Heat stress (HS) has a negative impact on dairy cows’ health, milk production, reproductive performance and immune defenses. Cellular and molecular responses to high temperatures in bovine polymorphonuclear cells and peripheral blood mononuclear cells (PBMCs) have been investigated so far. On the contrary, the effects of high temperatures on isolated monocytes remain almost undisclosed. The aim of this study was to unravel the in vitro effects of high temperatures, simulating a severe HS related body hyperthermia, on bovine lifespan and M1/M2 polarisation. The PBMCs were isolated from whole blood of 9 healthy dairy cattle. Monocytes were sorted by magnetic activated cell sorting and cultured over night at 39 °C (normothermia) or 41 °C (HS). Apoptotic rate and viability were assessed and mRNA abundance for heat shock proteins (HSPs), heat transcription factors (HSFs) and genes involved in monocyte/macrophage polarization (STAT1, STAT2, STAT3, STAT6, IL1β, TGF1β, IL-10, COX2) were quantified by qPCR. We found that apoptosis increased in monocytes exposed to 41 °C, as compared to control, while viability conversely decreased. HS increased the abundance of HSF1 and HSP70. The concomitant decrease of STAT1 and STAT2 and the increase of STAT6 genes abundance at 41 °C suggest, at transcriptional factors level, a polarization of monocytes from a classical activated M1 to a non-classically activated M2 monocytes. In conclusion, the exposure of bovine monocytes to high temperatures affects their lifespan as well as the abundance of genes involved in HS response and in monocyte/macrophages polarization phenotype, confirming that bovine immune response may be significantly affected by hyperthermia.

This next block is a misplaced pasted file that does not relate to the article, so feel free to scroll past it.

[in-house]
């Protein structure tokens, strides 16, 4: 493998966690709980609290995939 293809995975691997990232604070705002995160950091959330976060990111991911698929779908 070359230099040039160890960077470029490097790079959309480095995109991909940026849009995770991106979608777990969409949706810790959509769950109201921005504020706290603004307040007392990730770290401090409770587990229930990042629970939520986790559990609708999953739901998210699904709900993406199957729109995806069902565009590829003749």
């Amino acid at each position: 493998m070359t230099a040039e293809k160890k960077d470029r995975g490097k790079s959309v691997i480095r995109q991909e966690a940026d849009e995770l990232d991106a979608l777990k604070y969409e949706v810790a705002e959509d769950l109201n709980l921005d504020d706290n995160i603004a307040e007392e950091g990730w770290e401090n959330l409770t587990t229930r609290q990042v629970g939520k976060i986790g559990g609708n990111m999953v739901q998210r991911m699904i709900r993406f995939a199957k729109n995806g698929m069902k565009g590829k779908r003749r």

In-vitro effect of heat stress on bovine monocytes lifespan and polarization

Sala G.;
2020-01-01

Abstract

Heat stress (HS) has a negative impact on dairy cows’ health, milk production, reproductive performance and immune defenses. Cellular and molecular responses to high temperatures in bovine polymorphonuclear cells and peripheral blood mononuclear cells (PBMCs) have been investigated so far. On the contrary, the effects of high temperatures on isolated monocytes remain almost undisclosed. The aim of this study was to unravel the in vitro effects of high temperatures, simulating a severe HS related body hyperthermia, on bovine lifespan and M1/M2 polarisation. The PBMCs were isolated from whole blood of 9 healthy dairy cattle. Monocytes were sorted by magnetic activated cell sorting and cultured over night at 39 °C (normothermia) or 41 °C (HS). Apoptotic rate and viability were assessed and mRNA abundance for heat shock proteins (HSPs), heat transcription factors (HSFs) and genes involved in monocyte/macrophage polarization (STAT1, STAT2, STAT3, STAT6, IL1β, TGF1β, IL-10, COX2) were quantified by qPCR. We found that apoptosis increased in monocytes exposed to 41 °C, as compared to control, while viability conversely decreased. HS increased the abundance of HSF1 and HSP70. The concomitant decrease of STAT1 and STAT2 and the increase of STAT6 genes abundance at 41 °C suggest, at transcriptional factors level, a polarization of monocytes from a classical activated M1 to a non-classically activated M2 monocytes. In conclusion, the exposure of bovine monocytes to high temperatures affects their lifespan as well as the abundance of genes involved in HS response and in monocyte/macrophages polarization phenotype, confirming that bovine immune response may be significantly affected by hyperthermia.
2020
Catozzi, C.; Avila, G.; Zamarian, V.; Pravettoni, D.; Sala, G.; Ceciliani, F.; Lacetera, N.; Lecchi, C.
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Utilizza questo identificativo per citare o creare un link a questo documento: https://hdl.handle.net/11568/1219683
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